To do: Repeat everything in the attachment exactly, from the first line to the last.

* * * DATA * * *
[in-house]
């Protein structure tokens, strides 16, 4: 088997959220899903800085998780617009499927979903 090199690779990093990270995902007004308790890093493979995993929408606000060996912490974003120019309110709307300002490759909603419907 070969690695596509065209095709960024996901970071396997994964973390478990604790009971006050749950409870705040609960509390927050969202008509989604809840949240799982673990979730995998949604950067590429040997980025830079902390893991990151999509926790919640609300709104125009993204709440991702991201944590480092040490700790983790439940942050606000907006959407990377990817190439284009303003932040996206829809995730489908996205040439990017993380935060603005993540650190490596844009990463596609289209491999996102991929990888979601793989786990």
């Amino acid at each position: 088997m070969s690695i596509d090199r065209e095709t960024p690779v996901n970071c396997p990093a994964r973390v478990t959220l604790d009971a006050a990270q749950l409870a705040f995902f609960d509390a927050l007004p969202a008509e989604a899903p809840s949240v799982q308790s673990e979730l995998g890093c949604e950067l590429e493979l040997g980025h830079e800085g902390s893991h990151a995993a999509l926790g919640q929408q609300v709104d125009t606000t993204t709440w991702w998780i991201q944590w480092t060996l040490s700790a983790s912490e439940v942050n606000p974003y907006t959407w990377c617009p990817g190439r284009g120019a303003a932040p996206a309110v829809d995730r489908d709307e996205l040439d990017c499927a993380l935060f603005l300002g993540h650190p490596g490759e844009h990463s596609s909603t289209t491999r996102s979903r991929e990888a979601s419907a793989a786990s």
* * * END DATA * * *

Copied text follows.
[in-house]
């Protein structure tokens, strides 16, 4: 088997959220899903800085998780617009499927979903 090199690779990093990270995902007004308790890093493979995993929408606000060996912490974003120019309110709307300002490759909603419907 070969690695596509065209095709960024996901970071396997994964973390478990604790009971006050749950409870705040609960509390927050969202008509989604809840949240799982673990979730995998949604950067590429040997980025830079902390893991990151999509926790919640609300709104125009993204709440991702991201944590480092040490700790983790439940942050606000907006959407990377990817190439284009303003932040996206829809995730489908996205040439990017993380935060603005993540650190490596844009990463596609289209491999996102991929990888979601793989786990």
């Amino acid at each position: 088997m070969s690695i596509d090199r065209e095709t960024p690779v996901n970071c396997p990093a994964r973390v478990t959220l604790d009971a006050a990270q749950l409870a705040f995902f609960d509390a927050l007004p969202a008509e989604a899903p809840s949240v799982q308790s673990e979730l995998g890093c949604e950067l590429e493979l040997g980025h830079e800085g902390s893991h990151a995993a999509l926790g919640q929408q609300v709104d125009t606000t993204t709440w991702w998780i991201q944590w480092t060996l040490s700790a983790s912490e439940v942050n606000p974003y907006t959407w990377c617009p990817g190439r284009g120019a303003a932040p996206a309110v829809d995730r489908d709307e996205l040439d990017c499927a993380l935060f603005l300002g993540h650190p490596g490759e844009h990463s596609s909603t289209t491999r996102s979903r991929e990888a979601s419907a793989a786990s």